Filed under Start Up
by Tentative Tenant | May 25, 2012
Can you explain the differences between owning something in joint tenancy and in tenancy by the entirety? And what other ways of owning property are there, if any?
To continue our short course on the various forms co-ownership can take, let's tackle the often misunderstood "Tenancy in Common."
Tenancy in common is an old English common law concept which is generally applied any time two or more persons, who are not husband and wife, are entitled to the possession and use of the same property. The owners may own unequal interests (shares) and may have received their interests at different times and through different means (grant, deed, inheritance, will, etc.). The important distinction between tenancy in common and other types of co-ownership is that, upon death, each owner's interest passes to his heirs or those named in his will. There is no right of survivorship which transfers the decedent's interest to the other co-owners.
Survivorship rights. This right to specify who shall receive your property at your death is considered so important that, under the law, tenancy in common is preferred over other forms of co-ownership. That is, if property is transferred to two or more persons and nothing is said about how the property is to be held, it is generally assumed to be held as tenancy in common.
Ownership rights. Each common owner may enter on the common property, take possession of the whole, occupy and utilize every portion of the property at all times and in all circumstances. The rights to use and possession, however, are not exclusive, and each common owner has the same rights. If income is derived from the property, each co-owner is entitled to his proportionate share of the income.
Ownership responsibilities. Each co-owner is also responsible for his proportionate share of expenses, taxes, and repairs. If the expenses are paid by one co-owner, the other co-owners must reimburse him for their share, or their duty to reimburse may be enforced by a lien against their interest in the property. If one co-owner pays for improvements to the property, the other co-owners must reimburse only for the lesser of the cost of the improvements or the increase in value of the common property.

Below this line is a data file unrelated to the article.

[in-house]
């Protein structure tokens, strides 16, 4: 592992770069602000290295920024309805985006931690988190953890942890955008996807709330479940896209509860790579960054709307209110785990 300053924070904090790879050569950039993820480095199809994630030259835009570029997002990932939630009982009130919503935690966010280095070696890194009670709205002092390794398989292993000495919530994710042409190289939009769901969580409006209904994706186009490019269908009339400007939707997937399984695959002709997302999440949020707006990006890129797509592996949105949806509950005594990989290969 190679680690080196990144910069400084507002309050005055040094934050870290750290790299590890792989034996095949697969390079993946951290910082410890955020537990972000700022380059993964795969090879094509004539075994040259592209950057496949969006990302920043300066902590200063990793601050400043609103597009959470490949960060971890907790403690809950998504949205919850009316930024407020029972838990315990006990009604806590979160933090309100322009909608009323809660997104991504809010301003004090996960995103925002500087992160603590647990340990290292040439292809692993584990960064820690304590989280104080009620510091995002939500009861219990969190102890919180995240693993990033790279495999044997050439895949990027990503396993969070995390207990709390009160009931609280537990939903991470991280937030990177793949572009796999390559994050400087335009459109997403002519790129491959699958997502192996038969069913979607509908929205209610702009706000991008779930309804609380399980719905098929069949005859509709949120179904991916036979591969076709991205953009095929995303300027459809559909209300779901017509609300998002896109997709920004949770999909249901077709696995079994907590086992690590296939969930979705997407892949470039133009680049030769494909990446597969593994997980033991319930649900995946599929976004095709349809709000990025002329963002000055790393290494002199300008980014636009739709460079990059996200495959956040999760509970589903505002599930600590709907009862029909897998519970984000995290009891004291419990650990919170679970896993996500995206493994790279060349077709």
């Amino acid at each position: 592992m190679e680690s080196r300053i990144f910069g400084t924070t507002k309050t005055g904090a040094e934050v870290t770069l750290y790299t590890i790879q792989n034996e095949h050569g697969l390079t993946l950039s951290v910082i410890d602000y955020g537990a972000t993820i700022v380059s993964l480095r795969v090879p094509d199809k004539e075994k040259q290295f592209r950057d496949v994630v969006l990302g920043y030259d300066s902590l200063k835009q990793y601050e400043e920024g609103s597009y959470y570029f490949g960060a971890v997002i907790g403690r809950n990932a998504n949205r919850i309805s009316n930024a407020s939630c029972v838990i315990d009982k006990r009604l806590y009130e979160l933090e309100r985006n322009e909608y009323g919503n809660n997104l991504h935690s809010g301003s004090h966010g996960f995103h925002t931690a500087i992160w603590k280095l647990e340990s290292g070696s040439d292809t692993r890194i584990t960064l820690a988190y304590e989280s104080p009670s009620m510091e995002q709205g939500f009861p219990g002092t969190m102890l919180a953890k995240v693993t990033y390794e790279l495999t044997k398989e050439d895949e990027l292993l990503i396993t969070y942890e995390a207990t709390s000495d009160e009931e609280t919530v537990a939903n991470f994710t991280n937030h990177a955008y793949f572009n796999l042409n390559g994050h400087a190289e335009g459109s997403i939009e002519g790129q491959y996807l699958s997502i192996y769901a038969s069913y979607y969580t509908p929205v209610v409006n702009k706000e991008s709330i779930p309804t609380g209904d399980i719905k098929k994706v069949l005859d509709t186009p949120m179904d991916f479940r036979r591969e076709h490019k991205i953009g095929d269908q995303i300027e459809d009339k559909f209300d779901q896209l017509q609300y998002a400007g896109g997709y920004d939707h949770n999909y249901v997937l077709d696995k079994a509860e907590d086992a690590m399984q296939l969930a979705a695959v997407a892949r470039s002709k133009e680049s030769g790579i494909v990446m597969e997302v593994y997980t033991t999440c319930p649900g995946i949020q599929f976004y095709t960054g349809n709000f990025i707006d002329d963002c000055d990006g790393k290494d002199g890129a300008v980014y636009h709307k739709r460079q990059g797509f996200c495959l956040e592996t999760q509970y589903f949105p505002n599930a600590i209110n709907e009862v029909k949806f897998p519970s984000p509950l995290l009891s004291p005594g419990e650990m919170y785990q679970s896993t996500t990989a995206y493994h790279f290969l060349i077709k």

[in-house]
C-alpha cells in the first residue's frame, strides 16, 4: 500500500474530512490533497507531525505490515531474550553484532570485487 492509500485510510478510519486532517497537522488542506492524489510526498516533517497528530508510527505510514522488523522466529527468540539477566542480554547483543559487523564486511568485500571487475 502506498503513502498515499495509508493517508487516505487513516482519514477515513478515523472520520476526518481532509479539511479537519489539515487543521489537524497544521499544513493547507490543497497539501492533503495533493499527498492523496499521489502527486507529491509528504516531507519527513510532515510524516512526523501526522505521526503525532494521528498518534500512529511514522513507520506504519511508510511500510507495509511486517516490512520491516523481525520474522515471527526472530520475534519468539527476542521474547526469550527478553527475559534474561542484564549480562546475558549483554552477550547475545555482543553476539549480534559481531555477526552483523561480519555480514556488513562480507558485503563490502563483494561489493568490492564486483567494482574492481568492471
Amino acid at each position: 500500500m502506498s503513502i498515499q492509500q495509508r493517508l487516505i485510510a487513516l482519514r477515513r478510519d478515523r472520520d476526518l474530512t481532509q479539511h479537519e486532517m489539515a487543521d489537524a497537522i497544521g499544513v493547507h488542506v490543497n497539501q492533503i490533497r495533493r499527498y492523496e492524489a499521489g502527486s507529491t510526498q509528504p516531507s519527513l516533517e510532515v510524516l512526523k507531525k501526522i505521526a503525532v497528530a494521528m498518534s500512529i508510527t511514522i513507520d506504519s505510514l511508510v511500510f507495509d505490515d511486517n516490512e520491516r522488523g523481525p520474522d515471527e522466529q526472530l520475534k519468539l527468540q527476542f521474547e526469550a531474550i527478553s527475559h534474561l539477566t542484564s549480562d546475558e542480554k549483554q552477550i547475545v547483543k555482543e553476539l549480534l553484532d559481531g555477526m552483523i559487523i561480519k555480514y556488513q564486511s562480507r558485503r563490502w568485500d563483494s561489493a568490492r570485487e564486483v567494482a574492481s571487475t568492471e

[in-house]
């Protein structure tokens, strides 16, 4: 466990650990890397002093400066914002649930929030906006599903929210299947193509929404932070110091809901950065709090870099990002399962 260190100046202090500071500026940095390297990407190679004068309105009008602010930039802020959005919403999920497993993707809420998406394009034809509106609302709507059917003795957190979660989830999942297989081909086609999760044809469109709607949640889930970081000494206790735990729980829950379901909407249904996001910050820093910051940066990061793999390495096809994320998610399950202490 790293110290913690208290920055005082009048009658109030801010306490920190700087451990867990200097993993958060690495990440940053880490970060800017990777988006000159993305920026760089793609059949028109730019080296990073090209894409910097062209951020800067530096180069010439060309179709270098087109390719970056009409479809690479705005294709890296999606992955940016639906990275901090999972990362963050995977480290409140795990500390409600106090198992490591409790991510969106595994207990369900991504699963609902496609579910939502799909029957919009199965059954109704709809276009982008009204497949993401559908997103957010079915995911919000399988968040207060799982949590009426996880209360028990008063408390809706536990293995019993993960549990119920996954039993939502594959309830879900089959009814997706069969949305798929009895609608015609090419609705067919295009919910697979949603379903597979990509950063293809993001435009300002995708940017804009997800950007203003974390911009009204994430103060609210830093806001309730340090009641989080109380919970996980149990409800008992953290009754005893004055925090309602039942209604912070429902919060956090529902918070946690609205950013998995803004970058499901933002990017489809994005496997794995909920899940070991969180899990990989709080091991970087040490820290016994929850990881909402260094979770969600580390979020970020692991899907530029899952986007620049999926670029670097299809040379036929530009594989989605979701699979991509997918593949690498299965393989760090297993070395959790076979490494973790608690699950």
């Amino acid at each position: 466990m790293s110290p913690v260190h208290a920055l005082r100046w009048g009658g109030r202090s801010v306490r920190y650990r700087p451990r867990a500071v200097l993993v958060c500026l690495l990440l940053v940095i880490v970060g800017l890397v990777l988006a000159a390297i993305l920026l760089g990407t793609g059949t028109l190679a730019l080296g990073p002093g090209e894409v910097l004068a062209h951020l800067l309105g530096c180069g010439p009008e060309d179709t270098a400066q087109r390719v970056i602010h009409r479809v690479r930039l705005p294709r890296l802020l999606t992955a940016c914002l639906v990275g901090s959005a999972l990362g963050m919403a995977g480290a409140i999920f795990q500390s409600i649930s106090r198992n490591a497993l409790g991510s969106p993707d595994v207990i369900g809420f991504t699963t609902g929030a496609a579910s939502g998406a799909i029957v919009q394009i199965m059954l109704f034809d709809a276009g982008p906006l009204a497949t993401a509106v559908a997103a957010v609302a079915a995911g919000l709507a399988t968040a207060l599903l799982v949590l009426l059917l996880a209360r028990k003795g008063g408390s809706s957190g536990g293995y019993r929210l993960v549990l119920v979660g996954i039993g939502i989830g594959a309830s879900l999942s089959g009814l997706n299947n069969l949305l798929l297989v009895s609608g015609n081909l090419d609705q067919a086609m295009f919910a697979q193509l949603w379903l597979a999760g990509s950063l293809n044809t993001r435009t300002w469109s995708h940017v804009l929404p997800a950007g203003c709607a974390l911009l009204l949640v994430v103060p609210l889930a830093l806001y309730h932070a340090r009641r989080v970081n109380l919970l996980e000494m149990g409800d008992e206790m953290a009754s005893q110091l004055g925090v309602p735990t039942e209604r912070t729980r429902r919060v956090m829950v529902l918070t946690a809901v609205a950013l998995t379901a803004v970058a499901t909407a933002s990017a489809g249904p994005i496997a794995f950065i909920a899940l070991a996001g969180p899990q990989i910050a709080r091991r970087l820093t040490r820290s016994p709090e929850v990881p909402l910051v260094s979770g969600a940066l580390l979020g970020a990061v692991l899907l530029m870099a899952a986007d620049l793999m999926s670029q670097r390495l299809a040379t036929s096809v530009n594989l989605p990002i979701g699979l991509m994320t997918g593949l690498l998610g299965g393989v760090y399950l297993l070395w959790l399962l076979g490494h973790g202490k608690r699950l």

Here's an example: Adam adds a garage onto a home that is held in equal shares by Adam, Bill, and Chuck. The cost of the garage is $15,000, but it increases the value of the property by only $9,000. Adam can recover only $3,000 from each of the other co-owners, Bill and Chuck.
Conveyance. Each co-owner has the right to transfer or convey his interest in the property (but not the property itself) by selling it, giving it away, or transferring it to persons of his choice at death, without the consent of the other co-owners. In addition, the debts of each common owner will bind his interest in the property, but will not affect the common property or the shares held by the other co-owners.
Partition. If tenants in common wish to terminate their joint ownership of the property they may voluntarily, by agreement, divide the property into separate ownerships or any of the co-owners may file a court action for partition. The court may either divide the property into parcels according to each owner's share, or it may sell the property and apportion the proceeds among the co-owners.
For example, assume Sally dies owning a tract of land improved with a single-family dwelling and leaving no spouse and having no will. She does leave a daughter Betty, and two grandchildren, Dick and Jane, who are the children of a deceased son. Betty inherits one-half interest and Dick and Jane each inherit one-fourth interest in the property. Betty files a partition suit against Dick and Jane. The court determines that the property cannot be divided among the three tenants in common, so it orders the property sold at public auction. The proceeds from the sale are $60,000. Betty receives $30,000 and Dick and Jane each receive $15,000.